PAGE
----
samsung galaxy ring gold 1

Rita El Khoury / Android Authority


  • The Galaxy Ring has passed through FCC, with different battery sizes spotted for different ring sizes.
  • Ring sizes 5, 6, and 7 get a 17mAh battery; sizes 8, 9, 10, and 11 get a bigger 18.5mAh battery, while size 12 gets a 22.5mAh battery.
  • The physical difference in capacity will impact battery life across the range, but even on the smallest ring, you can still expect multi-day battery life.

The upcoming Samsung Galaxy Ring has the potential to be a solid fitness tracker. It could be a practical option for users who prefer something more discreet than a big smartwatch. But smartwatches come with an adjustable strap that allows a wider range of wrist sizes to live with a particular-sized smartwatch. You are significantly more constrained for smart rings as you need to get a perfect fit for your fingers. As it turns out, if you have bigger hands and thicker fingers, you could get more battery life with the Galaxy Ring.

The Galaxy Ring has been spotted on its way to FCC certification, by MySmartPrice. As per the FCC listing, the Galaxy Ring will debut with the model number SM-Q503 (though I presume we could see a model number for each size). The listing reveals that Samsung will equip the Galaxy Ring with a 17mAh battery for sizes 5, 6, and 7. Sizes 8, 9, 10, and 11 will get a bigger 18.5mAh battery, while the size 12 Galaxy Ring will have a 22.5mAh battery. Information for size 13 is missing, but we can expect it to share the 22.5mAh battery from the size 12 ring.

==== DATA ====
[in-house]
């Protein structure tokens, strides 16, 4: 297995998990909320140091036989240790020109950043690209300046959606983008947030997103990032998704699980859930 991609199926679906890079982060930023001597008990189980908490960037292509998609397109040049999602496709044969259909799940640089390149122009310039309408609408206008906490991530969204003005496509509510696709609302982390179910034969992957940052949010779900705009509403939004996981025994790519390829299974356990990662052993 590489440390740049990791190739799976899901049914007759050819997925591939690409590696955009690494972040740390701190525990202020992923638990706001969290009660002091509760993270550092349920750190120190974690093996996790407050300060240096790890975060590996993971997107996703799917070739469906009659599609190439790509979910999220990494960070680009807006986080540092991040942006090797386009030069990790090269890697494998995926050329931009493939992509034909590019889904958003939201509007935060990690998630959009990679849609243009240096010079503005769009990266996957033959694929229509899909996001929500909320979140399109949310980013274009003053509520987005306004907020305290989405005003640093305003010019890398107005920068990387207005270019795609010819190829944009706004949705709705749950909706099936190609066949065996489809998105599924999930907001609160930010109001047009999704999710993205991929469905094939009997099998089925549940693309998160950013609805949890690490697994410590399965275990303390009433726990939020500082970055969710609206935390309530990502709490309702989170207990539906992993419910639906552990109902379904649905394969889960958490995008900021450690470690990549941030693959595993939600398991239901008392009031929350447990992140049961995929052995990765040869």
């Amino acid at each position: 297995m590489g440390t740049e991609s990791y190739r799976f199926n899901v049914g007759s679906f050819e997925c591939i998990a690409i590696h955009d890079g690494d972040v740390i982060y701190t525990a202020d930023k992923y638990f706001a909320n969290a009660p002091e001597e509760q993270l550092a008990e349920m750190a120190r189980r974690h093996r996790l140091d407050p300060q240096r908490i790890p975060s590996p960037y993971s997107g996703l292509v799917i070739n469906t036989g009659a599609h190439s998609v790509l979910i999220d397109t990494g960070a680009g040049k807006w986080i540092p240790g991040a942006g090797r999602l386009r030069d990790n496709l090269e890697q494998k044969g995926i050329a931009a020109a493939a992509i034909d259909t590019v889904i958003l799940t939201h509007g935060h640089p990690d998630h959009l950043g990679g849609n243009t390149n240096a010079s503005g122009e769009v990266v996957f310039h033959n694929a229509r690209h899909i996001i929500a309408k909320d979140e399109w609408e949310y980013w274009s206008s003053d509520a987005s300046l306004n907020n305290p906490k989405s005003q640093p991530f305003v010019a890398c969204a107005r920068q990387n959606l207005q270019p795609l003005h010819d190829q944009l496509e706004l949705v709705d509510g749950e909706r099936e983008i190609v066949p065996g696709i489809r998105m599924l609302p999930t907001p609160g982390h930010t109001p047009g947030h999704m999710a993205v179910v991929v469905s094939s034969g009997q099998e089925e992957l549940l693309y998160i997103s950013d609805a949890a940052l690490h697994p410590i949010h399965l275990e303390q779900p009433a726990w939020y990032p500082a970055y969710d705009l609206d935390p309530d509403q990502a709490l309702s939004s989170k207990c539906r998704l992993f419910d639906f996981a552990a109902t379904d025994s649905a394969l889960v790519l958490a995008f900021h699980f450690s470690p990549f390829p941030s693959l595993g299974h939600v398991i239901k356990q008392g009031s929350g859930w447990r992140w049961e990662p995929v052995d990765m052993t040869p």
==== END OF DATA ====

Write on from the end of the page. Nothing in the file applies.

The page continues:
Since the Galaxy Ring has no display, and the rest of the base hardware is expected to remain the same across sizes, it is easy and fair to conclude that your Galaxy Ring’s battery life will depend on its size. The biggest ring will have the most battery life thanks to the bigger battery.

The FCC listing also mentions that the Galaxy Ring will come with support for Bluetooth 5.4 and Bluetooth LE.

Competitors like the Oura Ring also follow a similar approach. The smaller-sized rings have a smaller battery, as the ring has less physical space to pack a bigger battery. Consequently, the total battery life on the larger rings will be better than that of the smaller rings, simply by virtue of more battery capacity. But you needn’t fret that much, as even the smallest-sized ring offers multi-day battery life, which is difficult to say for the smallest-sized smartwatches. So, you should still aim to get the best fit for your smart ring and not worry that much about battery size.

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